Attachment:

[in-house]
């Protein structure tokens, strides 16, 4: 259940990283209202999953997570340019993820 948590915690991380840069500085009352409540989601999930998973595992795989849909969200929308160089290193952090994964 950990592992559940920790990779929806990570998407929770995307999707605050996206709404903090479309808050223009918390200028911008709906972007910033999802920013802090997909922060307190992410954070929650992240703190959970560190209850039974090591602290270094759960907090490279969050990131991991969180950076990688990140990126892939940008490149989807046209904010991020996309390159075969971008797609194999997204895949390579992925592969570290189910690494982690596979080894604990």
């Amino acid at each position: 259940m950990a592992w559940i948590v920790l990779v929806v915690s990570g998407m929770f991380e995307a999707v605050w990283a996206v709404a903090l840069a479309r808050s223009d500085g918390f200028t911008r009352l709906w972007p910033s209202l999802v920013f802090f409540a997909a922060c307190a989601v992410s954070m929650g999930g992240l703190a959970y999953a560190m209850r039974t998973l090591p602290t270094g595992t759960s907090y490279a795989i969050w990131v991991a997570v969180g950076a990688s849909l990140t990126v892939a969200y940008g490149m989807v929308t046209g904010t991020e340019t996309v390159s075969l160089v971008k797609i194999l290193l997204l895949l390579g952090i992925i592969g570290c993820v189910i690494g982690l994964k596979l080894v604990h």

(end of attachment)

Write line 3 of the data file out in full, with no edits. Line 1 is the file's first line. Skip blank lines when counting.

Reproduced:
């Amino acid at each position: 259940m950990a592992w559940i948590v920790l990779v929806v915690s990570g998407m929770f991380e995307a999707v605050w990283a996206v709404a903090l840069a479309r808050s223009d500085g918390f200028t911008r009352l709906w972007p910033s209202l999802v920013f802090f409540a997909a922060c307190a989601v992410s954070m929650g999930g992240l703190a959970y999953a560190m209850r039974t998973l090591p602290t270094g595992t759960s907090y490279a795989i969050w990131v991991a997570v969180g950076a990688s849909l990140t990126v892939a969200y940008g490149m989807v929308t046209g904010t991020e340019t996309v390159s075969l160089v971008k797609i194999l290193l997204l895949l390579g952090i992925i592969g570290c993820v189910i690494g982690l994964k596979l080894v604990h």